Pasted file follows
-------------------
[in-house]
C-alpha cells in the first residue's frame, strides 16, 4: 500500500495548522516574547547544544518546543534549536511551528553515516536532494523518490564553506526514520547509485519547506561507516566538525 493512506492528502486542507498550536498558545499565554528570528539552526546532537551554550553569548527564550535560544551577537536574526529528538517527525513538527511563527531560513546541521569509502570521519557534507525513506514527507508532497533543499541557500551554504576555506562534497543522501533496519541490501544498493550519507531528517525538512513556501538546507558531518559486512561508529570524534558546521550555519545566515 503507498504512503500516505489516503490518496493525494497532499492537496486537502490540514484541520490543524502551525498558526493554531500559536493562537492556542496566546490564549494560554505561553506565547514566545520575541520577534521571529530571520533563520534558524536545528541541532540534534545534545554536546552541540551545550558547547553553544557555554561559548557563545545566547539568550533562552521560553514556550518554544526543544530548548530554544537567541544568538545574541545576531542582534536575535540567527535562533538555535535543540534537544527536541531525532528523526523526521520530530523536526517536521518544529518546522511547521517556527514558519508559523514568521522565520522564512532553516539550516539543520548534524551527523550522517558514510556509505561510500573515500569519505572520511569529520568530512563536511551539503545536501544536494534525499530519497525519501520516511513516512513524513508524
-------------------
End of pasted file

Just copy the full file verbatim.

[in-house]
C-alpha cells in the first residue's frame, strides 16, 4: 500500500495548522516574547547544544518546543534549536511551528553515516536532494523518490564553506526514520547509485519547506561507516566538525 493512506492528502486542507498550536498558545499565554528570528539552526546532537551554550553569548527564550535560544551577537536574526529528538517527525513538527511563527531560513546541521569509502570521519557534507525513506514527507508532497533543499541557500551554504576555506562534497543522501533496519541490501544498493550519507531528517525538512513556501538546507558531518559486512561508529570524534558546521550555519545566515 503507498504512503500516505489516503490518496493525494497532499492537496486537502490540514484541520490543524502551525498558526493554531500559536493562537492556542496566546490564549494560554505561553506565547514566545520575541520577534521571529530571520533563520534558524536545528541541532540534534545534545554536546552541540551545550558547547553553544557555554561559548557563545545566547539568550533562552521560553514556550518554544526543544530548548530554544537567541544568538545574541545576531542582534536575535540567527535562533538555535535543540534537544527536541531525532528523526523526521520530530523536526517536521518544529518546522511547521517556527514558519508559523514568521522565520522564512532553516539550516539543520548534524551527523550522517558514510556509505561510500573515500569519505572520511569529520568530512563536511551539503545536501544536494534525499530519497525519501520516511513516512513524513508524